Web Extra - Relative Radiation Doses

Radiation Exposure in Context

Talk about the ongoing problems with the Fukushima plants, following the earthquake and tsunami disaster in Japan, along with comparisons to Three Mile Island and Chernobyl. Radiation levels are often described as “X times the normal level” or “Y% over the legal limit" as in the case of this BBC article on the subject.

Such comparisons look alarming, make good news and can be very confusing.

A Chart to Aid Understanding:

Click the oversized thumbnail below and then click the resulting picture again to view it at it's largest size

I found this assessment of the relative risks, laid out in an easy to understand chart form, on the Webcomic site XKCD, which is frequently entertaining and thought-provoking.

The author, Randall Munroe, has kindly waived his copyright, so I thought it worth repeating here together with some of his commentary.

Just to be clear the chart is covered by a Public Domain Creative Commons License.

Randal Munroe disclaims any expert knowledge of radiation or its effects, where I think he has scored with this is in graphically representing comparative information in a way that makes it comprehensible. He provides a list of the sources from which he compiled the information for those who may wish to check them.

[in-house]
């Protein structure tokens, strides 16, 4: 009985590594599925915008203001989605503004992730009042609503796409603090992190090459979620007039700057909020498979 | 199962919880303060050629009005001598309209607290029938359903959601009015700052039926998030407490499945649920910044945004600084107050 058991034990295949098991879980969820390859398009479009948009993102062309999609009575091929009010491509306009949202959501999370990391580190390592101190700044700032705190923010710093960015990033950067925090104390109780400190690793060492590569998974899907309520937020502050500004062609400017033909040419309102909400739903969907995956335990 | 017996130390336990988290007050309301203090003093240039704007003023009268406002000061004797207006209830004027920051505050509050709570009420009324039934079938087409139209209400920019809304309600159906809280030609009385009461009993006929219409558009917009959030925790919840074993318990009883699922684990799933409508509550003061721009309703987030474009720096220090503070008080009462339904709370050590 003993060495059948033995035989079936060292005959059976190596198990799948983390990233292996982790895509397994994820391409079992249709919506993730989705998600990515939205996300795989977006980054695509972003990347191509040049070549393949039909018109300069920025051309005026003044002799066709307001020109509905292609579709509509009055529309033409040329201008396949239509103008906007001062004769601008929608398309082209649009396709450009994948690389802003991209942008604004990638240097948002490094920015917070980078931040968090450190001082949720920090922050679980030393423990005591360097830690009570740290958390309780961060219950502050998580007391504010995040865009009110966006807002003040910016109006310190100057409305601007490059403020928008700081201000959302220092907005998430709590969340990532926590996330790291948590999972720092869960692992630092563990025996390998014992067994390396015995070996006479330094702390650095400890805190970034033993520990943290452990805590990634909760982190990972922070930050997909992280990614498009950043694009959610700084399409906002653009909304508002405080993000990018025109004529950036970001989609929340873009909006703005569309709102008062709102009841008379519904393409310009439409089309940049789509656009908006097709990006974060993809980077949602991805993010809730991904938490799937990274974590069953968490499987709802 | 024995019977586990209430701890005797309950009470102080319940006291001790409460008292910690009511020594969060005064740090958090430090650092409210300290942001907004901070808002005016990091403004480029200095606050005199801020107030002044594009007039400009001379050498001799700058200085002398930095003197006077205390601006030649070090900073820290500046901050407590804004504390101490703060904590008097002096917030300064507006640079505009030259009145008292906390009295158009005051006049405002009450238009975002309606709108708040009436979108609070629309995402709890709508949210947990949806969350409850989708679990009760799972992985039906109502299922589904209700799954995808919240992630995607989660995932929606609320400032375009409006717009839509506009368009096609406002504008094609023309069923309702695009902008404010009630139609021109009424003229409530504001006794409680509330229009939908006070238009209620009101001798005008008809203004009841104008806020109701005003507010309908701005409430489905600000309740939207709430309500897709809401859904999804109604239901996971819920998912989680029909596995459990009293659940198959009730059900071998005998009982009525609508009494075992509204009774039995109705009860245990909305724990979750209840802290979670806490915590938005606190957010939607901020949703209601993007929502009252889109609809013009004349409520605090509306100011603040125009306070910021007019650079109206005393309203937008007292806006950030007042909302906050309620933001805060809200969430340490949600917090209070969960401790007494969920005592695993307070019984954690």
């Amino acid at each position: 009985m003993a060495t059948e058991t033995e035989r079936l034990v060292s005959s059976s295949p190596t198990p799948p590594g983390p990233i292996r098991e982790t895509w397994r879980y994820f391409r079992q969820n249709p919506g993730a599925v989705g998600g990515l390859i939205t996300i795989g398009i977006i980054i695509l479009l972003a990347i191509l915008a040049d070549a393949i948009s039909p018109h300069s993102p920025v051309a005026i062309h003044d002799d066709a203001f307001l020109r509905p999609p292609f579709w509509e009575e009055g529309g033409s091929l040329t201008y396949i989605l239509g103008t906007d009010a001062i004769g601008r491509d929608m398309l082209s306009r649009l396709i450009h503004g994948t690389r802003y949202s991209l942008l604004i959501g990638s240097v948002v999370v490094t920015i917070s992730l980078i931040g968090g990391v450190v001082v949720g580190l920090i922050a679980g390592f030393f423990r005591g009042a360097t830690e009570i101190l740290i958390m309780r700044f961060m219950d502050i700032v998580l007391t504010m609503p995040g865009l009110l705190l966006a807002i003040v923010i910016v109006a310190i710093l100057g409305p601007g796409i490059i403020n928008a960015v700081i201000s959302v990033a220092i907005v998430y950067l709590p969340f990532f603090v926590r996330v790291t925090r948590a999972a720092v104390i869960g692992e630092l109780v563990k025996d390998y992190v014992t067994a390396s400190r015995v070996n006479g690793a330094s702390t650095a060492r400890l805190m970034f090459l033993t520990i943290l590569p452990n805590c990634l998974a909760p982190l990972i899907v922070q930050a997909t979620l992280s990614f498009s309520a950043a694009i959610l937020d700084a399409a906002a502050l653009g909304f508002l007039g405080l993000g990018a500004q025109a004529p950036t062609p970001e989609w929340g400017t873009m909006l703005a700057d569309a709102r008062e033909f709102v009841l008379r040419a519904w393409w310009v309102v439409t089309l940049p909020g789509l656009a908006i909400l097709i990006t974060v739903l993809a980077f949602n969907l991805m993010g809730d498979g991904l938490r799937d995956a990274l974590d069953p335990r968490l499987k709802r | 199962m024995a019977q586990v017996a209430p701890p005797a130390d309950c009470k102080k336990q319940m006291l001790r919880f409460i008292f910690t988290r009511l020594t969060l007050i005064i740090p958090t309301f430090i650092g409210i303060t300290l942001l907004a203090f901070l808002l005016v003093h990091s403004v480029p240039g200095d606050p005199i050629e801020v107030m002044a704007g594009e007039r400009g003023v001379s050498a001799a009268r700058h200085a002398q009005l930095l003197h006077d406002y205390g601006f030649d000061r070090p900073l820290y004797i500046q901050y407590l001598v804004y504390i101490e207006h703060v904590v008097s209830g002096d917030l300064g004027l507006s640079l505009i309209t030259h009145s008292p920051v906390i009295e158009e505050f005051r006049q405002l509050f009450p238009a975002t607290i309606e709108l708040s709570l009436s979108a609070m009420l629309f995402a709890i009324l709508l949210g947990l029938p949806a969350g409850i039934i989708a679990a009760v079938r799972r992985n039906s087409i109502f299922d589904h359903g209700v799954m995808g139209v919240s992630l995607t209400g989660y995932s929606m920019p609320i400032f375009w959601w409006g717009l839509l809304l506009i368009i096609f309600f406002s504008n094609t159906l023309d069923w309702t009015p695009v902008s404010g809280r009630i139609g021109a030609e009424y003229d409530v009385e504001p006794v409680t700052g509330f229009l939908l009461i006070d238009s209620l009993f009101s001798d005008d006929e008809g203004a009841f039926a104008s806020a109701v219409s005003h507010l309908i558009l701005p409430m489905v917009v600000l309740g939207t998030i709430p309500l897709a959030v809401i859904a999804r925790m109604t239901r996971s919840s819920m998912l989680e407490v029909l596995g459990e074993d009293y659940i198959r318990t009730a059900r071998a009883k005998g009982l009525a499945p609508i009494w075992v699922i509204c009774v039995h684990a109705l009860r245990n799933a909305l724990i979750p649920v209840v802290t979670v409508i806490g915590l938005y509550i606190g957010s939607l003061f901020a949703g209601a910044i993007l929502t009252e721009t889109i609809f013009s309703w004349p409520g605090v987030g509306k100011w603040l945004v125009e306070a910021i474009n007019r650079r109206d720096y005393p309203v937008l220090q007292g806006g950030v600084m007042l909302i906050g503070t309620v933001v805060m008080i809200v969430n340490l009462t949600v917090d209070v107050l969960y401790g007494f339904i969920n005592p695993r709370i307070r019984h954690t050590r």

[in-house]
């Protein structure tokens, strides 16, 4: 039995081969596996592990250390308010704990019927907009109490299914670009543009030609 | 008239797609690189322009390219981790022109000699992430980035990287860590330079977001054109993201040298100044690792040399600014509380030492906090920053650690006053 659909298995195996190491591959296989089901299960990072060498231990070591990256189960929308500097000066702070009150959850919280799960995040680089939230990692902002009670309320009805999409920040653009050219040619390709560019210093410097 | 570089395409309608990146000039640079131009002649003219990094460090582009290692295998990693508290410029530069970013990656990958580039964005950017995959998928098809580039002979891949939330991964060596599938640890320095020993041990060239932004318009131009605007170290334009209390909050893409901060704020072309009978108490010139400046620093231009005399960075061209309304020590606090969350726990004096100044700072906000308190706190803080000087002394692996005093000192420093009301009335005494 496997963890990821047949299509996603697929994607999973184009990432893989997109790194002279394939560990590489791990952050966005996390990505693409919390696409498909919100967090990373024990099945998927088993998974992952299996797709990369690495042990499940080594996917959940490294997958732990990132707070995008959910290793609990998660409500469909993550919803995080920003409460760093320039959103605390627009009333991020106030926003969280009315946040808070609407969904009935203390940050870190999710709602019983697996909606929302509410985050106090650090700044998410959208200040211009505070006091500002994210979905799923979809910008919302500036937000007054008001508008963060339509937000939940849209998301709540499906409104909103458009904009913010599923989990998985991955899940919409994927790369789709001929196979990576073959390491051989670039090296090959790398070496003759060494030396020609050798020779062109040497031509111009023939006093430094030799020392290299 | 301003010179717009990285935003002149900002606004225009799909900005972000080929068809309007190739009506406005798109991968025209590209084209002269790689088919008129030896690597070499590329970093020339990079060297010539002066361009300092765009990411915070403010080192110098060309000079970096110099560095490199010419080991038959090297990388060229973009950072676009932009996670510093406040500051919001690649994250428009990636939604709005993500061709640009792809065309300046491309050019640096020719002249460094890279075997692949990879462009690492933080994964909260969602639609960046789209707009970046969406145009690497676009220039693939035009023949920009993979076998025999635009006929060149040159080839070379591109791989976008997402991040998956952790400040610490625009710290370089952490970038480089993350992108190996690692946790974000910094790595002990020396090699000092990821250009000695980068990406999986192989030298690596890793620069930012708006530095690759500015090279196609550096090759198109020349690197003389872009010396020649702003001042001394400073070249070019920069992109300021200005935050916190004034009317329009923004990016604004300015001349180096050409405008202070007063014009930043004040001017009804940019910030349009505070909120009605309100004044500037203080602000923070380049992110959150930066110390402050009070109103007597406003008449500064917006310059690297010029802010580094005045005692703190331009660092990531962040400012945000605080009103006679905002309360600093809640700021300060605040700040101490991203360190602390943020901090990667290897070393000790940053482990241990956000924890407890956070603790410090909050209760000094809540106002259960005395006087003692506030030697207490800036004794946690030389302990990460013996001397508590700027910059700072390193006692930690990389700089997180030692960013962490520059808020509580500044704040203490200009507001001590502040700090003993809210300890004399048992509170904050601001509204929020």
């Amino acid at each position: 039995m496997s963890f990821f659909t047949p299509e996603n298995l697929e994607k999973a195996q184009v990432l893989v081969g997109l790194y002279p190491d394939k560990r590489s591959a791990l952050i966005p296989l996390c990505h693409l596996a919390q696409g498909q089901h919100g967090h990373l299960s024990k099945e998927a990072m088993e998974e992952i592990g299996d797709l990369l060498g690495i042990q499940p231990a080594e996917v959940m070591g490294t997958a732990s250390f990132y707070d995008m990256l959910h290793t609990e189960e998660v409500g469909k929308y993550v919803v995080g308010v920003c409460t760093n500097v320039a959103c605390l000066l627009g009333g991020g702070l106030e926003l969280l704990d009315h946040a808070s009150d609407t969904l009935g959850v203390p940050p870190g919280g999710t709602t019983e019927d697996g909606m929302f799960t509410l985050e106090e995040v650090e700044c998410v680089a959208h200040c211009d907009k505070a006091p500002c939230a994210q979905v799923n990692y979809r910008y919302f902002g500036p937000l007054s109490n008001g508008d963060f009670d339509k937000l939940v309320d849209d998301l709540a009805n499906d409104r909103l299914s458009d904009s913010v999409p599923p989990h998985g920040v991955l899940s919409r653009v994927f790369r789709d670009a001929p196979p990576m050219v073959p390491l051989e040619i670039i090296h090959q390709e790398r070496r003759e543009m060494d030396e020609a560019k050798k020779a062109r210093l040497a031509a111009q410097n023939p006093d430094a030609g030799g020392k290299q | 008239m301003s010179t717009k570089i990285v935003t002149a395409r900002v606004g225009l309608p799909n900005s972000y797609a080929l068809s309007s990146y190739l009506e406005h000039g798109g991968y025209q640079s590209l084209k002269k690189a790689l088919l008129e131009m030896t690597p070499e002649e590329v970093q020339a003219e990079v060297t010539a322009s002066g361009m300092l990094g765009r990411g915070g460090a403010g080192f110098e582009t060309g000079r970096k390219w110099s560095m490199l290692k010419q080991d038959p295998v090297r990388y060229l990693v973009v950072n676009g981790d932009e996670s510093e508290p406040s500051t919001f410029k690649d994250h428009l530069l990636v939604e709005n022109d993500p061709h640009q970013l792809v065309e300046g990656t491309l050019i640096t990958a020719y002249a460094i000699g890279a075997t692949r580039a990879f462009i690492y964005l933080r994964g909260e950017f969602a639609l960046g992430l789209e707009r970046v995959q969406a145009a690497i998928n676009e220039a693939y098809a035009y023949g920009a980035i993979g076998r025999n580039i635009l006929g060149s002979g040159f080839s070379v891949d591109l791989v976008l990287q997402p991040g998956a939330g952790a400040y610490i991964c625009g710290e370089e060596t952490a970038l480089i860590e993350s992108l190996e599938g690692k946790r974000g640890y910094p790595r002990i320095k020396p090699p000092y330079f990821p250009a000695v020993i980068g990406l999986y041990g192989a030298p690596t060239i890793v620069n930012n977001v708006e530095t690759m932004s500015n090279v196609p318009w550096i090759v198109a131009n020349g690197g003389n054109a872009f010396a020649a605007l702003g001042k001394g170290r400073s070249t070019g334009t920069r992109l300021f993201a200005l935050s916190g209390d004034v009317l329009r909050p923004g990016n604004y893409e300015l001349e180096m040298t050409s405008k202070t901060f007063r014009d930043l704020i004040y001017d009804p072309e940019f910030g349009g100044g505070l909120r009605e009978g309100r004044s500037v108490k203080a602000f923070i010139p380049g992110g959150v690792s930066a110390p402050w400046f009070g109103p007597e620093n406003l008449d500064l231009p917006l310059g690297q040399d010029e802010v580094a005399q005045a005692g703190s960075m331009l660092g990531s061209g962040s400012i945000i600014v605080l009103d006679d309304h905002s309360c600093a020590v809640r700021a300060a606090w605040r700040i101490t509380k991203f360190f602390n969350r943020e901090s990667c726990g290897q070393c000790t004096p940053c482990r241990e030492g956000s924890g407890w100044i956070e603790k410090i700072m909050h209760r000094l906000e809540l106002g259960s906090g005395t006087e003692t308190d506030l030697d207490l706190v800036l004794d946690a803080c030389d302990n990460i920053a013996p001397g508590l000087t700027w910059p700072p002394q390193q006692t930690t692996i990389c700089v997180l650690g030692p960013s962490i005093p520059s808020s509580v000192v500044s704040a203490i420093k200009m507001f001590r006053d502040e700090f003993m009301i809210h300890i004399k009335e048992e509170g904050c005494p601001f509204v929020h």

You can see further details, including a discussion page, on the relevant part of the XKCD site.

Note that there are different types of ionizing radiation; the “sievert” unit quantifies the degree to which each type (gamma rays, alpha particles, etc) affects the body.

It is also worth noting that the chart is not attempting to enable you to predict risk, as it takes no account of distance from a radiation source or the half-life of the radioactive substance(s) to which you may have been exposed. What it is doing is comparing the effect on the body of various doses of radiation from various putative sources, so that you can put into context the relative risks to human health of reported levels.

Another Perspective

A very different exploration of the same issues was featured on the BBC Radio 4 programme More or Less, which specialises in getting behind the use of numbers. This essay by David Spiegelhalter Professor of the Public Understanding of Risk, Cambridge University uses some similar data and even leads to some similar conclusions but goes about it quite differently.